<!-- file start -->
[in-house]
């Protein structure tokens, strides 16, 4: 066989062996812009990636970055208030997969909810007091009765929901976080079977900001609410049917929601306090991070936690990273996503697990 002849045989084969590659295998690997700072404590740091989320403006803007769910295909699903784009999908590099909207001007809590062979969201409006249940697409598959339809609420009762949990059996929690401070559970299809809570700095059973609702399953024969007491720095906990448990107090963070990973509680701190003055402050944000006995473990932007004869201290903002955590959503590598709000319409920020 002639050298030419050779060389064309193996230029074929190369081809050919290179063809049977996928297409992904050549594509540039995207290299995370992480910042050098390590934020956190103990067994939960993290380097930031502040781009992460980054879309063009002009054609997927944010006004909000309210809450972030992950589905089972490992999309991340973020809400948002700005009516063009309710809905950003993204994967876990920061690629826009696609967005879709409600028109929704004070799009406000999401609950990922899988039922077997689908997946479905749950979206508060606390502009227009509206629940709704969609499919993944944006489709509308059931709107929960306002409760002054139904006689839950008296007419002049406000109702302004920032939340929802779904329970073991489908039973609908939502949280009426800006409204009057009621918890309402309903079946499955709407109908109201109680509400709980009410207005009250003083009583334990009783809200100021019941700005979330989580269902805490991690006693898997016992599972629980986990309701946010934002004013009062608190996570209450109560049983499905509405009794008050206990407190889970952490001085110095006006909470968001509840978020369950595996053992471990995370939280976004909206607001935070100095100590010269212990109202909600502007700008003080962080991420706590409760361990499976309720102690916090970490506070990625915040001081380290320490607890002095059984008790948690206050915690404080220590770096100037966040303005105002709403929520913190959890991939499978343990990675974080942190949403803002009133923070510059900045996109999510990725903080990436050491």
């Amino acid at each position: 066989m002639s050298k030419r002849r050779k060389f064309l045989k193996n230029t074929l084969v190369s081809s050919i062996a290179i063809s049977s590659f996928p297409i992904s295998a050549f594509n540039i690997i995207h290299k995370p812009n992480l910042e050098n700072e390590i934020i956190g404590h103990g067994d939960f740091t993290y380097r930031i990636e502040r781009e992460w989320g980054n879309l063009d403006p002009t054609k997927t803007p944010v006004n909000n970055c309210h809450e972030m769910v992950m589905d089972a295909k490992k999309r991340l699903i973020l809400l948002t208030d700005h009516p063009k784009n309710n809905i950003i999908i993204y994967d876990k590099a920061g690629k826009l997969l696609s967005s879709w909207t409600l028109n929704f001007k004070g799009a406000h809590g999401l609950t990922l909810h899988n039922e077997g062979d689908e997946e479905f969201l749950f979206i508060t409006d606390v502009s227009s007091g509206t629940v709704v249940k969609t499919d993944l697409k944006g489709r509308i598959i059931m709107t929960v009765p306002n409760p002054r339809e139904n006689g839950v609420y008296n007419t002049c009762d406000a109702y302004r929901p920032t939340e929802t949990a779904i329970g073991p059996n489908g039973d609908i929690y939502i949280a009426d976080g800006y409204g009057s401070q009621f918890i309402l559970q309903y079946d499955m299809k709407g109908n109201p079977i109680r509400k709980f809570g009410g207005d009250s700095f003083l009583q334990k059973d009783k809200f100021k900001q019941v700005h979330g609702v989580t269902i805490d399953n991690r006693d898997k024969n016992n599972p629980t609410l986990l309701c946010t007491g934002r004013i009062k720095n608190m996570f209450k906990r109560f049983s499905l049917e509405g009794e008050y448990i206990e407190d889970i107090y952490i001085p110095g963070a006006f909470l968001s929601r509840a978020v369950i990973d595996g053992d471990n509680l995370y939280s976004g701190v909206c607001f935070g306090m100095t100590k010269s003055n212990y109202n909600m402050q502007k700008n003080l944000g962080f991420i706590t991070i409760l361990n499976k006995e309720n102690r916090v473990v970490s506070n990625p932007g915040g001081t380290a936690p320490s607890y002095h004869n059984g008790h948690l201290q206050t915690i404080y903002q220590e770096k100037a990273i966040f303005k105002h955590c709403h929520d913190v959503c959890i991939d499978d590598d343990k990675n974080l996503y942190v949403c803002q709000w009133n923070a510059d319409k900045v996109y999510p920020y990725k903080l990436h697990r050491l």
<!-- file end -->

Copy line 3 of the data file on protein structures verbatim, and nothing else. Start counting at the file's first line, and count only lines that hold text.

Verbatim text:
């Amino acid at each position: 066989m002639s050298k030419r002849r050779k060389f064309l045989k193996n230029t074929l084969v190369s081809s050919i062996a290179i063809s049977s590659f996928p297409i992904s295998a050549f594509n540039i690997i995207h290299k995370p812009n992480l910042e050098n700072e390590i934020i956190g404590h103990g067994d939960f740091t993290y380097r930031i990636e502040r781009e992460w989320g980054n879309l063009d403006p002009t054609k997927t803007p944010v006004n909000n970055c309210h809450e972030m769910v992950m589905d089972a295909k490992k999309r991340l699903i973020l809400l948002t208030d700005h009516p063009k784009n309710n809905i950003i999908i993204y994967d876990k590099a920061g690629k826009l997969l696609s967005s879709w909207t409600l028109n929704f001007k004070g799009a406000h809590g999401l609950t990922l909810h899988n039922e077997g062979d689908e997946e479905f969201l749950f979206i508060t409006d606390v502009s227009s007091g509206t629940v709704v249940k969609t499919d993944l697409k944006g489709r509308i598959i059931m709107t929960v009765p306002n409760p002054r339809e139904n006689g839950v609420y008296n007419t002049c009762d406000a109702y302004r929901p920032t939340e929802t949990a779904i329970g073991p059996n489908g039973d609908i929690y939502i949280a009426d976080g800006y409204g009057s401070q009621f918890i309402l559970q309903y079946d499955m299809k709407g109908n109201p079977i109680r509400k709980f809570g009410g207005d009250s700095f003083l009583q334990k059973d009783k809200f100021k900001q019941v700005h979330g609702v989580t269902i805490d399953n991690r006693d898997k024969n016992n599972p629980t609410l986990l309701c946010t007491g934002r004013i009062k720095n608190m996570f209450k906990r109560f049983s499905l049917e509405g009794e008050y448990i206990e407190d889970i107090y952490i001085p110095g963070a006006f909470l968001s929601r509840a978020v369950i990973d595996g053992d471990n509680l995370y939280s976004g701190v909206c607001f935070g306090m100095t100590k010269s003055n212990y109202n909600m402050q502007k700008n003080l944000g962080f991420i706590t991070i409760l361990n499976k006995e309720n102690r916090v473990v970490s506070n990625p932007g915040g001081t380290a936690p320490s607890y002095h004869n059984g008790h948690l201290q206050t915690i404080y903002q220590e770096k100037a990273i966040f303005k105002h955590c709403h929520d913190v959503c959890i991939d499978d590598d343990k990675n974080l996503y942190v949403c803002q709000w009133n923070a510059d319409k900045v996109y999510p920020y990725k903080l990436h697990r050491l």